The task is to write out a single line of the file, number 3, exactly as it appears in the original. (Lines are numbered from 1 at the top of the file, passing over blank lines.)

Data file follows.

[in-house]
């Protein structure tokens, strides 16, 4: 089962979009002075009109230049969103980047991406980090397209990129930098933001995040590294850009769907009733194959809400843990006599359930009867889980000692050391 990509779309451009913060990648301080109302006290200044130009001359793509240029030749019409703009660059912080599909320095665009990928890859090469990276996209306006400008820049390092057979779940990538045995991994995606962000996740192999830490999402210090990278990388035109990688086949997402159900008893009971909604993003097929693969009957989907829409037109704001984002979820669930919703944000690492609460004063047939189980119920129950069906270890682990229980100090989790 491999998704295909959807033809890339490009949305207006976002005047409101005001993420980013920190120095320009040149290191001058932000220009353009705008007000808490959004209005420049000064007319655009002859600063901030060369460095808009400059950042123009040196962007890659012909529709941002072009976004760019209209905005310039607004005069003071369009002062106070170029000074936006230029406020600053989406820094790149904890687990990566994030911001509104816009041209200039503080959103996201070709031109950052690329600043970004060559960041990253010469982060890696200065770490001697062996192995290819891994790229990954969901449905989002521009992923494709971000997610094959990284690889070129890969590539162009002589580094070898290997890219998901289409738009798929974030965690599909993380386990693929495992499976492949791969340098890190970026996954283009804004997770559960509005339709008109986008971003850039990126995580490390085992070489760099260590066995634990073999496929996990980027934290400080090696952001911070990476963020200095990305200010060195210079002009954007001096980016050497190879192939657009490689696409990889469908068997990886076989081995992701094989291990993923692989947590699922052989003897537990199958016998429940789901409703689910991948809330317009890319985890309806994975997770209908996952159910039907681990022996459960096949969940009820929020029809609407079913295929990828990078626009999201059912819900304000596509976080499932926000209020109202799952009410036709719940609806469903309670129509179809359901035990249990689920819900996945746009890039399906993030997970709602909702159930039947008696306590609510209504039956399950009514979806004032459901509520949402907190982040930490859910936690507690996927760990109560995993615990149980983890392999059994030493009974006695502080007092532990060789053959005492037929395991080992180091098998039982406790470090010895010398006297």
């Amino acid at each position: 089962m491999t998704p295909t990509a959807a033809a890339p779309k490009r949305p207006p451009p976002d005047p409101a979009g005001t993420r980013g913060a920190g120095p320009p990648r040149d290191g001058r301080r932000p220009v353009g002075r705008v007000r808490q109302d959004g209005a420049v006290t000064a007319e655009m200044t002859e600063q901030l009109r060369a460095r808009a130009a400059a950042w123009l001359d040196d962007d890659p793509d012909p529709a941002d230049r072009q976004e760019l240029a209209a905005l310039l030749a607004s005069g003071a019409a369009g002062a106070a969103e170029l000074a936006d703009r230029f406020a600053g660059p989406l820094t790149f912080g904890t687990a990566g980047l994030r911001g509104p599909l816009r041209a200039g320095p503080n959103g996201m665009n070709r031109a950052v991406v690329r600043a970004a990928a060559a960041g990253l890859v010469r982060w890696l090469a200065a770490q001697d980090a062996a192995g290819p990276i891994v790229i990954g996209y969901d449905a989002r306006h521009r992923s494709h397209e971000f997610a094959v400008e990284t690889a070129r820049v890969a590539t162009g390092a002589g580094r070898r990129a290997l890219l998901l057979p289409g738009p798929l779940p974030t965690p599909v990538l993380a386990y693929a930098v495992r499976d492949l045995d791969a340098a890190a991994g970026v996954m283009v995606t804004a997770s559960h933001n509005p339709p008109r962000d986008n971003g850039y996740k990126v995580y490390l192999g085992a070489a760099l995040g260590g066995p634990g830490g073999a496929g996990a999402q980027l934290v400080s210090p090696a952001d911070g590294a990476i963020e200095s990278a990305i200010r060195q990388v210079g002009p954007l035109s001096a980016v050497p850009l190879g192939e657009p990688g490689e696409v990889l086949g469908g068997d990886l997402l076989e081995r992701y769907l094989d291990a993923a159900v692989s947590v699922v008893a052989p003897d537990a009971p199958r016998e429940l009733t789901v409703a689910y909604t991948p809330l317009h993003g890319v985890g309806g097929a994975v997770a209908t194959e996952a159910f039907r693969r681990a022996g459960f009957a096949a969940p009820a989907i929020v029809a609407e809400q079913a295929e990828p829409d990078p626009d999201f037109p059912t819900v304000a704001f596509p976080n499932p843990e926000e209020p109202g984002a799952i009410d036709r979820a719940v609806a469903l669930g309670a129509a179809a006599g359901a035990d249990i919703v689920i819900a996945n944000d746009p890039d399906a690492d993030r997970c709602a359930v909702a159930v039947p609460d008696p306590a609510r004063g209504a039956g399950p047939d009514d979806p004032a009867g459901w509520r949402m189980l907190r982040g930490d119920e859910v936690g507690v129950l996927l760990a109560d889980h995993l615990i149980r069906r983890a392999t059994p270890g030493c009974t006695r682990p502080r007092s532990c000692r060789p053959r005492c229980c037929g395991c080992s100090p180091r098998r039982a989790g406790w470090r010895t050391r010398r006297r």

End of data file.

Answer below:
């Amino acid at each position: 089962m491999t998704p295909t990509a959807a033809a890339p779309k490009r949305p207006p451009p976002d005047p409101a979009g005001t993420r980013g913060a920190g120095p320009p990648r040149d290191g001058r301080r932000p220009v353009g002075r705008v007000r808490q109302d959004g209005a420049v006290t000064a007319e655009m200044t002859e600063q901030l009109r060369a460095r808009a130009a400059a950042w123009l001359d040196d962007d890659p793509d012909p529709a941002d230049r072009q976004e760019l240029a209209a905005l310039l030749a607004s005069g003071a019409a369009g002062a106070a969103e170029l000074a936006d703009r230029f406020a600053g660059p989406l820094t790149f912080g904890t687990a990566g980047l994030r911001g509104p599909l816009r041209a200039g320095p503080n959103g996201m665009n070709r031109a950052v991406v690329r600043a970004a990928a060559a960041g990253l890859v010469r982060w890696l090469a200065a770490q001697d980090a062996a192995g290819p990276i891994v790229i990954g996209y969901d449905a989002r306006h521009r992923s494709h397209e971000f997610a094959v400008e990284t690889a070129r820049v890969a590539t162009g390092a002589g580094r070898r990129a290997l890219l998901l057979p289409g738009p798929l779940p974030t965690p599909v990538l993380a386990y693929a930098v495992r499976d492949l045995d791969a340098a890190a991994g970026v996954m283009v995606t804004a997770s559960h933001n509005p339709p008109r962000d986008n971003g850039y996740k990126v995580y490390l192999g085992a070489a760099l995040g260590g066995p634990g830490g073999a496929g996990a999402q980027l934290v400080s210090p090696a952001d911070g590294a990476i963020e200095s990278a990305i200010r060195q990388v210079g002009p954007l035109s001096a980016v050497p850009l190879g192939e657009p990688g490689e696409v990889l086949g469908g068997d990886l997402l076989e081995r992701y769907l094989d291990a993923a159900v692989s947590v699922v008893a052989p003897d537990a009971p199958r016998e429940l009733t789901v409703a689910y909604t991948p809330l317009h993003g890319v985890g309806g097929a994975v997770a209908t194959e996952a159910f039907r693969r681990a022996g459960f009957a096949a969940p009820a989907i929020v029809a609407e809400q079913a295929e990828p829409d990078p626009d999201f037109p059912t819900v304000a704001f596509p976080n499932p843990e926000e209020p109202g984002a799952i009410d036709r979820a719940v609806a469903l669930g309670a129509a179809a006599g359901a035990d249990i919703v689920i819900a996945n944000d746009p890039d399906a690492d993030r997970c709602a359930v909702a159930v039947p609460d008696p306590a609510r004063g209504a039956g399950p047939d009514d979806p004032a009867g459901w509520r949402m189980l907190r982040g930490d119920e859910v936690g507690v129950l996927l760990a109560d889980h995993l615990i149980r069906r983890a392999t059994p270890g030493c009974t006695r682990p502080r007092s532990c000692r060789p053959r005492c229980c037929g395991c080992s100090p180091r098998r039982a989790g406790w470090r010895t050391r010398r006297r």